With teams in the last leg of the season, the heated debate over who will take home the MVP and Cy Young awards in the American and National leagues is a hot button topic. Fans and writers alike opine who will take home the Cy Young in each league, as it’s one of the most exciting parts of the regular season.
The interesting part about this year’s Cy Young discussion is the usual position the writers will likely be in at the close of the regular season. Advanced statistics and analytics have completely taken over the game of baseball. The voters have gradually shifted from the old school statistics that once dictated the Cy Young award towards these new era statistics that give a more holistic view of a pitcher’s overall performance. It might come to a head and mark a milestone change in the approach taken when determining the two Cy Young award winners.
In many fans’ and pundits’ eyes, Jacob deGrom is the clear front runner for the award. If the season ended today it would be hard to argue against him receiving the award. If he continues his current pace for the rest of the month he will be one of only four pitchers since 1969 with a single-season ERA below 1.70 and more than 200 innings pitched. He would join Dwight Gooden, Greg Maddux and Zack Greinke who each accomplished this feat.
He’s doing this despite a horrible win-loss record of 8-8, which comes from having the sixth lowest run support in the league. In fact in all eight of his losses, he surrendered no more than three runs each game and ten of his no-decisions came when he allowed one run or less. Ironically, deGrom could finish with a higher fWAR than wins this season, currently sitting at 7.3 fWAR with eight wins.
His toughest competition for the NL Cy Young so far has been Max Scherzer, who looks to take the award for the third straight season. There’s no doubt baring some incredibly crazy and unusual circumstances, either deGrom or Scherzer will be the NL Cy Young winner in 2018. But to better understand how the Cy Young race in the National League looks, here’s how these two stars stack up thus far.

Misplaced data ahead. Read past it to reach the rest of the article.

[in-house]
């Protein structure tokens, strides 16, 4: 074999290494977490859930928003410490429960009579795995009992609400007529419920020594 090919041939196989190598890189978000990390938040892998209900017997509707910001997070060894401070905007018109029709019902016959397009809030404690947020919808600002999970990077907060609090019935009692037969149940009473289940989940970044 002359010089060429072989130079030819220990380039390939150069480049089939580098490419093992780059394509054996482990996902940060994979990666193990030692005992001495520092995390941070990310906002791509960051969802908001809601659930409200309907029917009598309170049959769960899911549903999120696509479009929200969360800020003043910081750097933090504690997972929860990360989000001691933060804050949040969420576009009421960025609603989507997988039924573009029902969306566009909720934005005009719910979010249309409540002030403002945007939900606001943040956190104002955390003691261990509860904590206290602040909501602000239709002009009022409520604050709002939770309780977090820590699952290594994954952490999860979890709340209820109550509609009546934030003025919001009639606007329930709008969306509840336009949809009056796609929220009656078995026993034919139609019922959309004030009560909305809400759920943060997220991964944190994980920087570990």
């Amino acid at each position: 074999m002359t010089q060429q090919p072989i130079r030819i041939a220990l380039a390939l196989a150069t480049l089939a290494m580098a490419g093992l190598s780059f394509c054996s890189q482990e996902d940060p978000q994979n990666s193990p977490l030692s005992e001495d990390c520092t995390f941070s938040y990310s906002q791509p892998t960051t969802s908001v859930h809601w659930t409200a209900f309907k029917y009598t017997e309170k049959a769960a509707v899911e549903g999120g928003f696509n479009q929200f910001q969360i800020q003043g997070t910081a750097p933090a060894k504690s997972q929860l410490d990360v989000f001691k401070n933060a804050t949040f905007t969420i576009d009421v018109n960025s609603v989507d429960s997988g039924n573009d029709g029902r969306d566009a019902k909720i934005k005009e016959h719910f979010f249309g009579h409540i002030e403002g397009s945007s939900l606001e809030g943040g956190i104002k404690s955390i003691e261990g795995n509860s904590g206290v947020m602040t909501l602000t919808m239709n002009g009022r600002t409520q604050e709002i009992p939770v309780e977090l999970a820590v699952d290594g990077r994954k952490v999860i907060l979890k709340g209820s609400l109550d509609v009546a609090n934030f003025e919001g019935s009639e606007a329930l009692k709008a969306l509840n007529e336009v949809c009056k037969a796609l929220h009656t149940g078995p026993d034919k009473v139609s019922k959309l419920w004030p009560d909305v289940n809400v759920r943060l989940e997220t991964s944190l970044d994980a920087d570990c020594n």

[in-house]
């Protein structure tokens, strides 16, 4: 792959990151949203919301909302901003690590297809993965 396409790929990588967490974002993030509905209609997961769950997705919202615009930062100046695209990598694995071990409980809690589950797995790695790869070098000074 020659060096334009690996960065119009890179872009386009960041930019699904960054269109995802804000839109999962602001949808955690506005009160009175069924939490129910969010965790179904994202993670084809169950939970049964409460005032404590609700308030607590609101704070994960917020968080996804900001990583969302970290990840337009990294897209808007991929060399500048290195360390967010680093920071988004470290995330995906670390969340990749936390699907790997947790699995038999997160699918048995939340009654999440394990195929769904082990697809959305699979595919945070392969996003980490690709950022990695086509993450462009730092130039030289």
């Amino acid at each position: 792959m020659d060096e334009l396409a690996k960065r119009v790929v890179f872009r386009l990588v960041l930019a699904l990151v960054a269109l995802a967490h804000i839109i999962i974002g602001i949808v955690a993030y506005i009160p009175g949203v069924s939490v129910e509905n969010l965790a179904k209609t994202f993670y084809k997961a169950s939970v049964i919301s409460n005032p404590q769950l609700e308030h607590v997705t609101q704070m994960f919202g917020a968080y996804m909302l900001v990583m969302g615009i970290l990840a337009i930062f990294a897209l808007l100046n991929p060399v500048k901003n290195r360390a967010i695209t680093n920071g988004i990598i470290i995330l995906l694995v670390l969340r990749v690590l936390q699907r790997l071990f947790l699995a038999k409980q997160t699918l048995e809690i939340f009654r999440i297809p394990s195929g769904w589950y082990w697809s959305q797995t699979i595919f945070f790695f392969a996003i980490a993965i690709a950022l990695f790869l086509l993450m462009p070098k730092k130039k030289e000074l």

deGrom vs Scherzer
These numbers put the voters in a particularly tough spot. Do they go with Scherzer’s impressive 16-6 record, plus his league leading 260 strikeouts and 193 2/3 innings pitched? Or do they go with deGrom, who’s been far better situationally with his league leading home runs per nine innings, base-out runs saved, win percentage added, and fielder independent pitching. Normally they’d go with Scherzer, but a large contingent of critics and sports pundits believe that deGrom is easily leading the Cy Young race in the National League, not Scherzer. Given his incredible numbers despite being on one of the worst hitting teams in the league, it’s hard to argue.
If they rightfully award the Cy Young to deGrom, it might be the final nail in the old school mentality’s coffin, where wins and losses actually meant something and that situational pitching meant next to nothing. That’s much different than what we’re use to seeing. For example, back in 2014 there was a controversial Cy Young race in the American League which saw Corey Kluber land the award over Félix Hernańdez by ten voting points. Here’s a comparison of those two for more perspective.
Kluber vs Hernańdez
As you can see, Kluber had Hernańdez beat in strikeouts, wins, home run rate and fWAR. But Hernańdez had Kluber beat in almost everything else. Kluber went on to win the award and it’s suggested this is because Kluber finished better down the final stretch of the season, whereas Hernańdez scuffled a bit. Regardless, it was clear at that time that writers were still using old school methodologies to determine who would receive the award.
With a little over three weeks left in the season, crunch time is upon Scherzer and deGrom as well as the voters. Since there’s little question in order for this shift in voting tendencies to become complete, deGrom will have to keep up his current pace in basically every statistical category. If he can do that, it will really put the pressure on the voters to award the Cy Young to the best overall pitcher, not a pitcher that was particularly dominant in a few specific areas. If the Cy Young is to go to the best overall pitcher in the respective leagues, right now there’s no way to deny it should go to Jacob deGrom.